Of those conferences on the graph, we can see once again that the traditional baseball conferences top the list.

I have thought of several ways these tables can be useful. First, they can help to set the conference’s power in future discussions. Also, it can be used to help determine how a major league team can distribute its scouting resources to find the most talent.

Future Work

There is plenty more that can be explored in further research. I already mentioned the challenges of pitching roles and correctly interpreting the data. Also, I would like to combine work of aging curves while looking only at certain conferences (SEC) and teams (Stanford hitters come to mind). How does the aging curve compare for NCAA D2 players and JUCO Division 2? Do JUCO stars have a harder transition to different D1 conferences? Another major factor to include would be the league and park factors to help determine different scoring environments. The possibilities for further research are as long as this article.

Hopefully, the preceding tables and graphs provide enough new information to chew on for a while. From aging curves to conference rankings, the college game can be better understood. Enjoy the end of the college baseball season!

References & Resources

Jeff, one of the authors of the fantasy baseball guide,The Process, writes for RotoGraphs, The Hardball Times, Rotowire, Baseball America, and BaseballHQ. He has been nominated for two SABR Analytics Research Award for Contemporary Analysis and won it in 2013 in tandem with Bill Petti. He has won four FSWA Awards including on for his Mining the News series. He's won Tout Wars three times, LABR twice, and got his first NFBC Main Event win in 2021. Follow him on Twitter @jeffwzimmerman.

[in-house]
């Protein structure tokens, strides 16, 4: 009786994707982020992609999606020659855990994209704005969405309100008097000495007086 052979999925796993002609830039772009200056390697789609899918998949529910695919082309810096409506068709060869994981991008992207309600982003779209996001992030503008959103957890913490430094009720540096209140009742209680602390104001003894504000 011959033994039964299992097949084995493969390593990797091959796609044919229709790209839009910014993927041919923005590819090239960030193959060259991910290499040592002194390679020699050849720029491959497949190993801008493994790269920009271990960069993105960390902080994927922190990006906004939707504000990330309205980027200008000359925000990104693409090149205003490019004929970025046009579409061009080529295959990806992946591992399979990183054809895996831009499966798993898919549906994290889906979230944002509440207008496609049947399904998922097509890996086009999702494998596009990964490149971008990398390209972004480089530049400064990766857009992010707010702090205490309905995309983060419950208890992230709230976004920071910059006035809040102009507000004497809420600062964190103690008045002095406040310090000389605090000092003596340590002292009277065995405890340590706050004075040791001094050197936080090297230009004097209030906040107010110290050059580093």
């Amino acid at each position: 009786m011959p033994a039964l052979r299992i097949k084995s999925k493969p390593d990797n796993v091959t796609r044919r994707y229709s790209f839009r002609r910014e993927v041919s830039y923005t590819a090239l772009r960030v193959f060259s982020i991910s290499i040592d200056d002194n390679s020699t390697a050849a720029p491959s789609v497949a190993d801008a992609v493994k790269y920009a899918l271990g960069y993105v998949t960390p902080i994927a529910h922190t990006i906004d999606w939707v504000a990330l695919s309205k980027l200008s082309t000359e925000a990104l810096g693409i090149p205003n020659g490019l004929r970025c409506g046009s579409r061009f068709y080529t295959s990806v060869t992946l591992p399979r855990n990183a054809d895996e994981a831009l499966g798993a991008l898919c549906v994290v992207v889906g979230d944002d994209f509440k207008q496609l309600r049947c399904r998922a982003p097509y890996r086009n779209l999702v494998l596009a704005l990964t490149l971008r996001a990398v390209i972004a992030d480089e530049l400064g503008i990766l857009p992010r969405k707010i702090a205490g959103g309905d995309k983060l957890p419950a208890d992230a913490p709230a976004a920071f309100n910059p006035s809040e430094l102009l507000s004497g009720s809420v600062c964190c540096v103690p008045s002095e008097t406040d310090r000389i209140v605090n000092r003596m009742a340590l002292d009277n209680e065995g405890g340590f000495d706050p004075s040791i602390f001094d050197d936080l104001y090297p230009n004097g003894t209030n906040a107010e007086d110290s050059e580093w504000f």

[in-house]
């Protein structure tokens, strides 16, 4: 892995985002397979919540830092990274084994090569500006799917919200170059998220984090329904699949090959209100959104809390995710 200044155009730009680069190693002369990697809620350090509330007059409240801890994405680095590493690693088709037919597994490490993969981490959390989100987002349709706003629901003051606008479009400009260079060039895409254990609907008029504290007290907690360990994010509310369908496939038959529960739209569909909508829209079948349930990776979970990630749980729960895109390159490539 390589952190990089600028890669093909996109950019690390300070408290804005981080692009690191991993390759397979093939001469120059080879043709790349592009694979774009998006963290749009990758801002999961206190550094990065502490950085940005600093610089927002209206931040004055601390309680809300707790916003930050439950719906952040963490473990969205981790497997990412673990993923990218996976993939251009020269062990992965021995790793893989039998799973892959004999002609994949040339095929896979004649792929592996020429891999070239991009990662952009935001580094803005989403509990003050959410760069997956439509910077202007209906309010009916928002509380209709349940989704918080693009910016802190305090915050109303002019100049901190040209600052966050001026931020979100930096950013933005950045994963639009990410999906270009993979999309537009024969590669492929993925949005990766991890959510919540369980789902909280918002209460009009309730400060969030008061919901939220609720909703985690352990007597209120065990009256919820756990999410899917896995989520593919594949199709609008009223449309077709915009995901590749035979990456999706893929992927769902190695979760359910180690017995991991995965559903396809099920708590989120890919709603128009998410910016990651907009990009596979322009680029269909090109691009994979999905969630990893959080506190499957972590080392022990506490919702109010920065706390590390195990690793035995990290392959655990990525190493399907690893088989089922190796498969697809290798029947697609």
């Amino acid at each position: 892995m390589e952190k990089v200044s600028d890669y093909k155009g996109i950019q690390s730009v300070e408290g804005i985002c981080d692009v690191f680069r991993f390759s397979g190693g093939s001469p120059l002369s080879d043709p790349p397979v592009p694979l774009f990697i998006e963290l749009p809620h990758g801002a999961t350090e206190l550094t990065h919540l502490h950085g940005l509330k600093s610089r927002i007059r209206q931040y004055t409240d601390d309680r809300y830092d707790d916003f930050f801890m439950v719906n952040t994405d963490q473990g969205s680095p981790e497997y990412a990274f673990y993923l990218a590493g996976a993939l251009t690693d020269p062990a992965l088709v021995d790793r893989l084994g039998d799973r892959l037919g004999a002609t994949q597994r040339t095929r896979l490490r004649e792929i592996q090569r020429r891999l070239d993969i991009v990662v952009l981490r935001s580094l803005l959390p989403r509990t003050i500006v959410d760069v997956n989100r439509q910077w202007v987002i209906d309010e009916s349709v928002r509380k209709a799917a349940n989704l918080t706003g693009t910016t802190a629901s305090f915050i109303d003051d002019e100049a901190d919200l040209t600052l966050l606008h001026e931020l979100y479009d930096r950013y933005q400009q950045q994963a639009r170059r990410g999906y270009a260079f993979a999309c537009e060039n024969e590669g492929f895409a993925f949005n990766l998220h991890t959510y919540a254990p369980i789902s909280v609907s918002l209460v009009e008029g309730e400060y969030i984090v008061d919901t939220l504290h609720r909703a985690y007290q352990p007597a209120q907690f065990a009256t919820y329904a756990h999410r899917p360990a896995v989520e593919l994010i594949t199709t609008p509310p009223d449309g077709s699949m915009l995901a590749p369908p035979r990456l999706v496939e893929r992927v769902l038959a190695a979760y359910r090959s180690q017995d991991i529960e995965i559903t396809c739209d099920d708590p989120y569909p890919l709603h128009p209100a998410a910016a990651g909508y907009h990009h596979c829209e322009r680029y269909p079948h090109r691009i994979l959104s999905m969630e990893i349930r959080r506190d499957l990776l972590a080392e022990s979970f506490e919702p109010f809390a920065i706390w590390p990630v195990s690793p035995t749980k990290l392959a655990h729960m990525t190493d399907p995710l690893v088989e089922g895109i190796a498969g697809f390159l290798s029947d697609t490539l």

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Rodney Strong
7 years ago

Has somebody out there tackled the issues Jeff mentioned with a clean amateur data set? If not, can someone start this as a collaborative public project?

Peter Jensen
7 years ago
Reply to  Rodney Strong

Several people have created voluminous records of amateur data. but all that I know of are proprietary. So go ahead and get started on creating a clean data set of amateur data for public use. Everyone will appreciate it and some may even help you. If you need or want the data you get to be the “someone” who starts the project instead of expecting someone else to do it for you.

7 years ago

One way to increase the data set is to include summer stats for the players. They’d probably have to be regressed to league averages because of the switch to wood bats and the huge variation in league quality (think the Cape v. Jayhawk leagues) but still could provide an interesting addition to the values.